A day for Archer sophomore Ava-Rose Beech ’16 is different than that of many others. We all get relief from stress in some way or another, whether it be playing a game of soccer or listening to music. In Beech’s case, it’s going head-to-head with an opponent in an intense fencing match.
Fencing is an activity that takes up most of Beech’s time. She fences Monday through Saturday each week, with competitions on Sundays. She fences in a group class; members practice footwork, drilling and “bouting,” which is “just fencing like you would do in a competition,” Beech told the Oracle.
She typically has a private fencing lesson immediately after the group class. She says, “These lessons can be really helpful to talk to my coach and get feedback and also target things I need to work on in my fencing.”
There is a truly competitive nature to fencing. In addition to the regional competitions that take place most Sundays, there are more intense competitions called NACs, or North American Cups. These are national competitions in different states that occur about once a month. Beech explains, “There are usually about 120 or more of the best fencers in the U.S. at national competitions. They are really nerve-wracking and there’s a lot of pressure because national competitions are really important.”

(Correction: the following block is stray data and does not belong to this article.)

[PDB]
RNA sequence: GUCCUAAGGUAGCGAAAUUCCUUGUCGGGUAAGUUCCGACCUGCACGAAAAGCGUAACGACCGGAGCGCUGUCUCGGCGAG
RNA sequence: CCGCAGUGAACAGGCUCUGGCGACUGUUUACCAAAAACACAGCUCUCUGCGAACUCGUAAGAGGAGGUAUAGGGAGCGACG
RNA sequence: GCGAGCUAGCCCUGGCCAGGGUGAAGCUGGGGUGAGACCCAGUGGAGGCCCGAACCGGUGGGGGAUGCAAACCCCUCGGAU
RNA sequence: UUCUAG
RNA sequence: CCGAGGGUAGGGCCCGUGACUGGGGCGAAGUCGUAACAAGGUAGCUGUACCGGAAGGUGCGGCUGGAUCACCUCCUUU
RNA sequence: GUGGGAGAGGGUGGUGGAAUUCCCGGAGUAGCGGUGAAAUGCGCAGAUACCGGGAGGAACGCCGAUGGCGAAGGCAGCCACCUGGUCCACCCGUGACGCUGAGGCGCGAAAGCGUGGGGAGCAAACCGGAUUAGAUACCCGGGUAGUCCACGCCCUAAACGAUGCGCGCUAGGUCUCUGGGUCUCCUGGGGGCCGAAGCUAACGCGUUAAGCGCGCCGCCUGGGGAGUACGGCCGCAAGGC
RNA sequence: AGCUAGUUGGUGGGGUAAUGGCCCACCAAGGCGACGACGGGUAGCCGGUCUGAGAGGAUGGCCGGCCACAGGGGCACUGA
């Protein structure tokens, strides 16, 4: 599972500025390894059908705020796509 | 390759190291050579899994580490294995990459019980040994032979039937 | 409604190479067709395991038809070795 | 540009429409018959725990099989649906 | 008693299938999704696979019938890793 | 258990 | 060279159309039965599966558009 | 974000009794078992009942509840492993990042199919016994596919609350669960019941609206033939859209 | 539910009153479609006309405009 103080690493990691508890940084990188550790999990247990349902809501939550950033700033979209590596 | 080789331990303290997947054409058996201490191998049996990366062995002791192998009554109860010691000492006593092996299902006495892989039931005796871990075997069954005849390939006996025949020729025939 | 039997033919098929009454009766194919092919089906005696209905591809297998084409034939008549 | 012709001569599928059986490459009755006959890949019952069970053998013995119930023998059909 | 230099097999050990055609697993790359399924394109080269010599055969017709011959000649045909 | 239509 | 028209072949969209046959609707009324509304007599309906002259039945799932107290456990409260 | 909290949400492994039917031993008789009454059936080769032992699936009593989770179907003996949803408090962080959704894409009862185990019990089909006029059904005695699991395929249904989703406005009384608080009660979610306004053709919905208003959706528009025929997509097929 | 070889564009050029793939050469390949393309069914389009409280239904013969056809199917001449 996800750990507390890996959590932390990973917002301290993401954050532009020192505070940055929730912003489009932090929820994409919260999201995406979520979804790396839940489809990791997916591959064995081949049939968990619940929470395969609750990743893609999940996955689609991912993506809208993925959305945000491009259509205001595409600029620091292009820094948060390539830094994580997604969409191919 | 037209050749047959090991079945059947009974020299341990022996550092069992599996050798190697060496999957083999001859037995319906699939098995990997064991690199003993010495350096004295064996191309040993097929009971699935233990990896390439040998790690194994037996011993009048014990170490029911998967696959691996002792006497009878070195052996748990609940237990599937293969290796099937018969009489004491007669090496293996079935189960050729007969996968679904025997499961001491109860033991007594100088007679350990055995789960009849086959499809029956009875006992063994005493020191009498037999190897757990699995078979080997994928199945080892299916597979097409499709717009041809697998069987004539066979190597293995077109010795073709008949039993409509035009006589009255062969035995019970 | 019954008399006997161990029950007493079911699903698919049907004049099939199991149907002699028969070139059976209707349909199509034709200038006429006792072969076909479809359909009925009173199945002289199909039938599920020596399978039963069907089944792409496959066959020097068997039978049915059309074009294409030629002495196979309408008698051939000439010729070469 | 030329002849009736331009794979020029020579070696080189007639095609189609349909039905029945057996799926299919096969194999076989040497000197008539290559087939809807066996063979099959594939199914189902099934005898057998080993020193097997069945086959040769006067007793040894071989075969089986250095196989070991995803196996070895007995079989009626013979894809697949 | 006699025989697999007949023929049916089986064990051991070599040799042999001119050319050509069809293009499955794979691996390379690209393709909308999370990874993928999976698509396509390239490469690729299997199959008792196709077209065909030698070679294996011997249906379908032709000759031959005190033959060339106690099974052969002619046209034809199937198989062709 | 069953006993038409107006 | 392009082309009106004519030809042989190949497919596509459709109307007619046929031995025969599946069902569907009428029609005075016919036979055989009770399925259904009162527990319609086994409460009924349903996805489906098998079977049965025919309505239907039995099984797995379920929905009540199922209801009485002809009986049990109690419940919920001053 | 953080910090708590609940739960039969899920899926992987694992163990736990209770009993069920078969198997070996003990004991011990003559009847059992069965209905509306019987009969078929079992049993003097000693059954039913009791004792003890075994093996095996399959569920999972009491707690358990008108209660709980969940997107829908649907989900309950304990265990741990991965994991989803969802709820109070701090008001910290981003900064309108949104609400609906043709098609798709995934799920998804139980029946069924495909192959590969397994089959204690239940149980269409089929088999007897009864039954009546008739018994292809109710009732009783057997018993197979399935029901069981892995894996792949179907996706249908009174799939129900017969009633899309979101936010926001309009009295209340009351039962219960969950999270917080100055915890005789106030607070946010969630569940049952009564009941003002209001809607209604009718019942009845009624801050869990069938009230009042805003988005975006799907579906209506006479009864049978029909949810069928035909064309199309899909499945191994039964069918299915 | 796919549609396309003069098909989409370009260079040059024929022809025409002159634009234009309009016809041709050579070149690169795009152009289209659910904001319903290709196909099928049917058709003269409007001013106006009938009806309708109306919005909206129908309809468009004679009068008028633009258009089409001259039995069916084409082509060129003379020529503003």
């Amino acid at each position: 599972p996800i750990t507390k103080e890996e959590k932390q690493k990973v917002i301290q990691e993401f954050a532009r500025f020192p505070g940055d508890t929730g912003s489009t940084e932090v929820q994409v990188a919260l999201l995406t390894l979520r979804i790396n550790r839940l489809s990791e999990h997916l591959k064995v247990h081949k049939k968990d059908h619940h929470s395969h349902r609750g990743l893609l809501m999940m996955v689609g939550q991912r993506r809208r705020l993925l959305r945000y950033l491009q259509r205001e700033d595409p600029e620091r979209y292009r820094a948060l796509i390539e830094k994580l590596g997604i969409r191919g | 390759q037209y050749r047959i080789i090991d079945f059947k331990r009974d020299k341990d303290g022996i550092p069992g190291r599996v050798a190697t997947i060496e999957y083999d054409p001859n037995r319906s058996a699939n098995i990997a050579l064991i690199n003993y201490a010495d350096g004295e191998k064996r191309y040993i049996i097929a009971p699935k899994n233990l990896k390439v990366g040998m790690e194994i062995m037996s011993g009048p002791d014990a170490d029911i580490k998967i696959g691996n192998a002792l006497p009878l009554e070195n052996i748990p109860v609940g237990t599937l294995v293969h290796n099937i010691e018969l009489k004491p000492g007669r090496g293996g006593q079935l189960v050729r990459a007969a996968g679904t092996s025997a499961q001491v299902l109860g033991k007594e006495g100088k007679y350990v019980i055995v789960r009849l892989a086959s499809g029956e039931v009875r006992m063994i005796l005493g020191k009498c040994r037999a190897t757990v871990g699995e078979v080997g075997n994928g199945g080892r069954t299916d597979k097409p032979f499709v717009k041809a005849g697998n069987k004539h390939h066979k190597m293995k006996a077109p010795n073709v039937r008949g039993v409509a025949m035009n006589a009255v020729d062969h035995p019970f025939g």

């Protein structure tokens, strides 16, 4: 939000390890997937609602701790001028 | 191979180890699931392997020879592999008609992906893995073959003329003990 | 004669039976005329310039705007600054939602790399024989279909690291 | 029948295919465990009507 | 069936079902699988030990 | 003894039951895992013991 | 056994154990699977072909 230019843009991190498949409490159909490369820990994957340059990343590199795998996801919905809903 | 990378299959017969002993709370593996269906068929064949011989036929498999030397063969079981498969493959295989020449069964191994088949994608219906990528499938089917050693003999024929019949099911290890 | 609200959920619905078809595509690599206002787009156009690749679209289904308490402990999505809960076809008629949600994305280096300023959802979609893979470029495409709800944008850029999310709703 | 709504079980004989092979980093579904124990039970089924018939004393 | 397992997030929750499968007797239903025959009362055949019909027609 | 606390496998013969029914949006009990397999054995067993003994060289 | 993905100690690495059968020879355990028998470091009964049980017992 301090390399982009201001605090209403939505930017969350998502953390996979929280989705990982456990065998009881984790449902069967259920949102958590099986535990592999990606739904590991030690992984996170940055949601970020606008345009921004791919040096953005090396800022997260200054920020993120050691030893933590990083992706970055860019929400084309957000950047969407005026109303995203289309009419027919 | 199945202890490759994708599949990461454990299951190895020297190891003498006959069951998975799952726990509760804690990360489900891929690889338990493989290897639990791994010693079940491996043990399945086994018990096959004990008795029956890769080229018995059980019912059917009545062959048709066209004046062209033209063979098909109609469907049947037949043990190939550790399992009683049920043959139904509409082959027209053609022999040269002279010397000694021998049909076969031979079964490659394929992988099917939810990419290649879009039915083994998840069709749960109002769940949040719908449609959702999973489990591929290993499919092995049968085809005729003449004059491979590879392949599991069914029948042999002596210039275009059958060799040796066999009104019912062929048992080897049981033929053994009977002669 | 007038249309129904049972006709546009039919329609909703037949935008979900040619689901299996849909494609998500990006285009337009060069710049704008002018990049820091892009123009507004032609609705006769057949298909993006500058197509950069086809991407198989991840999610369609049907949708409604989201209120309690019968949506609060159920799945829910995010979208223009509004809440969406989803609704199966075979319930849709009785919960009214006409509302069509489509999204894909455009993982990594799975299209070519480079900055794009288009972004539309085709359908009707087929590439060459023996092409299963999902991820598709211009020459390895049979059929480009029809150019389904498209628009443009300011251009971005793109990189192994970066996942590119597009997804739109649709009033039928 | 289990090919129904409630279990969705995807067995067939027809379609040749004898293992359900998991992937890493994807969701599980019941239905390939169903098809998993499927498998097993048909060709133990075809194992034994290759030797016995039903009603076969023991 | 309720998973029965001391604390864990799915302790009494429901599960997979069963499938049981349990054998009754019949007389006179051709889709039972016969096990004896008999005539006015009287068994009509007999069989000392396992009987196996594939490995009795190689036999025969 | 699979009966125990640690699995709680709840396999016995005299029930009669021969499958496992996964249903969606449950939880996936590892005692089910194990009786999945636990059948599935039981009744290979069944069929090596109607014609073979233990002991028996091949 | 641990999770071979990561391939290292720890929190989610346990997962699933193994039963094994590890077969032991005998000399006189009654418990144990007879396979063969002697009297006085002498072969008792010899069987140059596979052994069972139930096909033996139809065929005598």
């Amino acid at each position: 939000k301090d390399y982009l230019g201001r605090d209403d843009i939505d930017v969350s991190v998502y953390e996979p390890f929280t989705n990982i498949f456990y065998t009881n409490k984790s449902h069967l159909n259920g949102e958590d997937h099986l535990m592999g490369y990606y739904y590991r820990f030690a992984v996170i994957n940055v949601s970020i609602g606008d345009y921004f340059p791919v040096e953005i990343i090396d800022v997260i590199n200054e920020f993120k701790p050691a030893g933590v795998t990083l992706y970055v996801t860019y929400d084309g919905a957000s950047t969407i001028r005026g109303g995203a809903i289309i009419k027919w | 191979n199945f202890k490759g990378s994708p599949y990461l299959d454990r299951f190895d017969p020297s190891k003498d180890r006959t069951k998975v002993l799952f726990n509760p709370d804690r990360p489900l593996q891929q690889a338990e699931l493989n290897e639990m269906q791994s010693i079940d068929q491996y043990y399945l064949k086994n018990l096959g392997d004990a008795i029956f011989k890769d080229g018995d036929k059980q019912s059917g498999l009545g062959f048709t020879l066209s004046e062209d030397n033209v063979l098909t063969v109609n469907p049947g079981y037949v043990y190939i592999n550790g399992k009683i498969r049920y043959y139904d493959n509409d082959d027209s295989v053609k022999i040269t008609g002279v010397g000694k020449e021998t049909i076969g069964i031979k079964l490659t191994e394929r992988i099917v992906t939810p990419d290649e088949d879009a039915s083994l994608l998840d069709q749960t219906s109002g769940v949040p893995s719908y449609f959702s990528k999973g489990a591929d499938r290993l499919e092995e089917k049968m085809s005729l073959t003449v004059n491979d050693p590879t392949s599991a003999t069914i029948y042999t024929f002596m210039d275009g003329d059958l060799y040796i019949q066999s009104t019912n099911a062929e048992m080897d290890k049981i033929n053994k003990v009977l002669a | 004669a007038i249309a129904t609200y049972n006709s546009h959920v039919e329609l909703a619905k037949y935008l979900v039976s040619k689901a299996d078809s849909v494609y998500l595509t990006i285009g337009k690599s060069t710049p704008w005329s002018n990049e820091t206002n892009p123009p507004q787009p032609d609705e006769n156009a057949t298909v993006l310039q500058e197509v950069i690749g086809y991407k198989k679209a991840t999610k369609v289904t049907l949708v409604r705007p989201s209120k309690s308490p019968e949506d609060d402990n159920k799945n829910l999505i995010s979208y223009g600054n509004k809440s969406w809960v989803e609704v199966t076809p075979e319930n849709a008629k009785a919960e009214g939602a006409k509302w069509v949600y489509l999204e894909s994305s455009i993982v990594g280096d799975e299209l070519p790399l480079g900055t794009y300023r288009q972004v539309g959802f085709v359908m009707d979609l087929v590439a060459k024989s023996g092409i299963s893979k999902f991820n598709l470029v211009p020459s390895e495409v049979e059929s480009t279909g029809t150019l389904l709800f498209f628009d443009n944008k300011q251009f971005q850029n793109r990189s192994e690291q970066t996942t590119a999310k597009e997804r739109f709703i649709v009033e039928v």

Despite the nerves, Beech has gained a lot from fencing. She told the Oracle, “I have many favorite parts of fencing. One of them would definitely be the determination and focus it gives me that I don’t think I could get from anything else. I’ve also gained a lot of confidence because I’ve learned over the years that you need to be sure of yourself when you’re fencing.”
In addition to the confidence she’s gained, she has come in contact with a community that has welcomed her with open arms. She says, “I met my closest friends through fencing and we are such a tight knit supportive group. Even though fencing is an individual sport, we always cheer each other on at competitions, hang out after practice and support each other.”